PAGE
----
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Great Lakes compact flies past House committee, goes to floor

Great-Lakes-compact-flies-past-House-committee-goes-to-floor

Wisconsin Gov. Jim Doyle, right, talks on Capitol Hill. Other lawmakers are Sen. Debbie Stabenow of Michigan, left, Rep. James Oberstar of Minnesota, and Sen. Carl Levin of Michigan.

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WASHINGTON - A House committee approved a compact yesterday to prevent the diversion of water from the Great Lakes, building momentum to protect one of the world's largest sources of fresh water.

The House Judiciary Committee voted to ratify the Great Lakes agreement, sending it to the House floor. Lawmakers said Congress should act quickly so communities in the region could benefit from the protections.

"The compact will ensure that our Great Lakes will remain stable and vibrant for generations to come," said Rep. John Conyers (D., Mich.), the committee's chairman.

In the Senate, members of the Judiciary Committee noted that the compact was under consideration as Lake Superior's water levels had reached record lows and Lake Michigan's levels had declined. They said approving the compact would target potential water withdrawals that could exacerbate the problem.

"Despite the vastness of the Great Lakes, they are not an unlimited, easily replenished resource," said Sen. Russ Feingold, (D., Wis.).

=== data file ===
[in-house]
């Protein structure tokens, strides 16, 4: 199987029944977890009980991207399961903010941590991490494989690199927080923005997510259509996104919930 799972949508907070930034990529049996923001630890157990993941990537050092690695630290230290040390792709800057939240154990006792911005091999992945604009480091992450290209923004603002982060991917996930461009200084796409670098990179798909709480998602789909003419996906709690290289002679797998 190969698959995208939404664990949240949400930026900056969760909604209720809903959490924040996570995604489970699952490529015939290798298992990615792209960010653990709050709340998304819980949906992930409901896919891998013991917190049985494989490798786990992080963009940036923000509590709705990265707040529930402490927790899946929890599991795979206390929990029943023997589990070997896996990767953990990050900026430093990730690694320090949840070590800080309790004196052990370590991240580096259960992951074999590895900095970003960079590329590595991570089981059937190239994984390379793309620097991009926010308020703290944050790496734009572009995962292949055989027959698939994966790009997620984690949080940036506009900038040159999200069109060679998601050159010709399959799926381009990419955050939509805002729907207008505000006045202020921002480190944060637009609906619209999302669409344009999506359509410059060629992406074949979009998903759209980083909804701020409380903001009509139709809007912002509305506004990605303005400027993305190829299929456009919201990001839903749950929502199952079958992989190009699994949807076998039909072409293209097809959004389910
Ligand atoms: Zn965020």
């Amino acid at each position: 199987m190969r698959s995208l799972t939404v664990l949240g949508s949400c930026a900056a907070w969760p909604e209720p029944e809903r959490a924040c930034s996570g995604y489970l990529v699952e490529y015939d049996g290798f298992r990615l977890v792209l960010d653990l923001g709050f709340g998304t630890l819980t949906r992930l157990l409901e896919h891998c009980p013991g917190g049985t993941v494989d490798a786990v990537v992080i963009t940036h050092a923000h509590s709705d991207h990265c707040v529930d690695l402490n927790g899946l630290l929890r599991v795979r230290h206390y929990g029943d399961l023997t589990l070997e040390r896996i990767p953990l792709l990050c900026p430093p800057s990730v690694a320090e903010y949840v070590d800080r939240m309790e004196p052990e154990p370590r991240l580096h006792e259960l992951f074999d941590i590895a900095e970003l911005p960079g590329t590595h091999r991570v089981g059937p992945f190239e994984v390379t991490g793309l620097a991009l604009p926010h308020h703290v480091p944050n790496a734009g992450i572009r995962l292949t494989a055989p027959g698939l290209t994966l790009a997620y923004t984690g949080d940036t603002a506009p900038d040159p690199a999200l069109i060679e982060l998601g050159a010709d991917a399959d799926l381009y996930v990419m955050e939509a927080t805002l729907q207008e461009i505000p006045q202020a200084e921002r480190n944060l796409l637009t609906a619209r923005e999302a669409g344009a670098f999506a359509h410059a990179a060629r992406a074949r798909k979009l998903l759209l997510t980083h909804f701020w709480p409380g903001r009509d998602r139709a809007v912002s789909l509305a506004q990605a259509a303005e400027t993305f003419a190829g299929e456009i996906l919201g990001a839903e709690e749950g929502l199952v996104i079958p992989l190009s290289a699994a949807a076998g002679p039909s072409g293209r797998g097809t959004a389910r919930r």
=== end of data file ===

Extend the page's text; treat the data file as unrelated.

House and Senate members said they were hopeful that Congress could act on the interstate compact before the end of the year.

Eight Great Lakes states negotiated the agreement that bars countries or remote states from tapping into the lakes from their natural drainage basin with rare exceptions. It also requires the states to regulate their own large-scale water uses and promote conservation.

State leaders in the region developed the plan amid concerns that the worldwide freshwater shortage would lead thirsty regions to try to access the lakes.

Cameron Davis, president and chief executive of the Alliance for the Great Lakes, noted that the United Nations has estimated that by 2025, two-thirds of the world's population would lack ready access to clean, fresh water.

"Without this compact, the Great Lakes are left vulnerable to interests that want to deplete the lakes," said Sen. George Voinovich (R., Ohio).

Governors in the region negotiated the compact for more than four years before reaching an agreement in December, 2005.

Michigan was the last of the eight states to approve the pact earlier this month.

President Bush has urged Congress to approve the compact, and both major presidential candidates, Democrat Barack Obama and Republican John McCain, have said they support it.

Sen. Carl Levin (D., Mich.), who is working with Mr. Voinovich to win passage, said he was hopeful that the agreement would steer clear of a logjam in the Senate that has delayed consideration of other proposals.

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